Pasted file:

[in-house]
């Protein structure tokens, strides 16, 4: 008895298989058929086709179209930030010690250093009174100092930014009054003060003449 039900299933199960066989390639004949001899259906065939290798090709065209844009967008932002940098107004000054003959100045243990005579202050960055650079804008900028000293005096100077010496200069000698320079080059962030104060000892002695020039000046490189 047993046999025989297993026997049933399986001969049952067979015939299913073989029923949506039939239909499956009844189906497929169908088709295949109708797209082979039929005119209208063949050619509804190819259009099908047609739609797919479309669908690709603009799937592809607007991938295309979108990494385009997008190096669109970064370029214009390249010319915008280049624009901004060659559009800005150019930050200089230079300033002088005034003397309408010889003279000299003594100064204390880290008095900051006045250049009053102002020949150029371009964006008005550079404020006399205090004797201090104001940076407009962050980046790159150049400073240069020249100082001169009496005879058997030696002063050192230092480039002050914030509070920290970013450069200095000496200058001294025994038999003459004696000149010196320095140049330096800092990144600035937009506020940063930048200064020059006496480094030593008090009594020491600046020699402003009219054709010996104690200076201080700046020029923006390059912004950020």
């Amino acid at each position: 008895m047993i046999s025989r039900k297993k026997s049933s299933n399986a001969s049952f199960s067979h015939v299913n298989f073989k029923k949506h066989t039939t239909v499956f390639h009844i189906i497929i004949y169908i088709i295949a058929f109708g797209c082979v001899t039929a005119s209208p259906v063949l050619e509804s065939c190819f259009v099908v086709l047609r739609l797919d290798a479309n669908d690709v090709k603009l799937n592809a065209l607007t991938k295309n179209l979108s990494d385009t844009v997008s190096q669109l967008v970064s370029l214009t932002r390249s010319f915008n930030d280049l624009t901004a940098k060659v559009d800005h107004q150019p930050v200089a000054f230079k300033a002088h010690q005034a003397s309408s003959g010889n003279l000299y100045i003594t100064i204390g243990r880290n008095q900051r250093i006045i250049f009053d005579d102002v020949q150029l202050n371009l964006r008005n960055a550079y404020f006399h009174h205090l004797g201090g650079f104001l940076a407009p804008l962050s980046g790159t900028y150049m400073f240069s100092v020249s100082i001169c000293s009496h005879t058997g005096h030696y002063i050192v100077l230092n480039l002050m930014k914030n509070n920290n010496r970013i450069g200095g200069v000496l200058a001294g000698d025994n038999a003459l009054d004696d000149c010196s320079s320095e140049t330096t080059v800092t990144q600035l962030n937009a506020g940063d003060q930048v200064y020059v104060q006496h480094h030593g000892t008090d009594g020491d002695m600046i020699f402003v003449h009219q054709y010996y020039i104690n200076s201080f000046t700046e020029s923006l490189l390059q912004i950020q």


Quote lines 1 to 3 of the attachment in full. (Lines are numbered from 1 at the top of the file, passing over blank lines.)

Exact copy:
[in-house]
């Protein structure tokens, strides 16, 4: 008895298989058929086709179209930030010690250093009174100092930014009054003060003449 039900299933199960066989390639004949001899259906065939290798090709065209844009967008932002940098107004000054003959100045243990005579202050960055650079804008900028000293005096100077010496200069000698320079080059962030104060000892002695020039000046490189 047993046999025989297993026997049933399986001969049952067979015939299913073989029923949506039939239909499956009844189906497929169908088709295949109708797209082979039929005119209208063949050619509804190819259009099908047609739609797919479309669908690709603009799937592809607007991938295309979108990494385009997008190096669109970064370029214009390249010319915008280049624009901004060659559009800005150019930050200089230079300033002088005034003397309408010889003279000299003594100064204390880290008095900051006045250049009053102002020949150029371009964006008005550079404020006399205090004797201090104001940076407009962050980046790159150049400073240069020249100082001169009496005879058997030696002063050192230092480039002050914030509070920290970013450069200095000496200058001294025994038999003459004696000149010196320095140049330096800092990144600035937009506020940063930048200064020059006496480094030593008090009594020491600046020699402003009219054709010996104690200076201080700046020029923006390059912004950020």
């Amino acid at each position: 008895m047993i046999s025989r039900k297993k026997s049933s299933n399986a001969s049952f199960s067979h015939v299913n298989f073989k029923k949506h066989t039939t239909v499956f390639h009844i189906i497929i004949y169908i088709i295949a058929f109708g797209c082979v001899t039929a005119s209208p259906v063949l050619e509804s065939c190819f259009v099908v086709l047609r739609l797919d290798a479309n669908d690709v090709k603009l799937n592809a065209l607007t991938k295309n179209l979108s990494d385009t844009v997008s190096q669109l967008v970064s370029l214009t932002r390249s010319f915008n930030d280049l624009t901004a940098k060659v559009d800005h107004q150019p930050v200089a000054f230079k300033a002088h010690q005034a003397s309408s003959g010889n003279l000299y100045i003594t100064i204390g243990r880290n008095q900051r250093i006045i250049f009053d005579d102002v020949q150029l202050n371009l964006r008005n960055a550079y404020f006399h009174h205090l004797g201090g650079f104001l940076a407009p804008l962050s980046g790159t900028y150049m400073f240069s100092v020249s100082i001169c000293s009496h005879t058997g005096h030696y002063i050192v100077l230092n480039l002050m930014k914030n509070n920290n010496r970013i450069g200095g200069v000496l200058a001294g000698d025994n038999a003459l009054d004696d000149c010196s320079s320095e140049t330096t080059v800092t990144q600035l962030n937009a506020g940063d003060q930048v200064y020059v104060q006496h480094h030593g000892t008090d009594g020491d002695m600046i020699f402003v003449h009219q054709y010996y020039i104690n200076s201080f000046t700046e020029s923006l490189l390059q912004i950020q």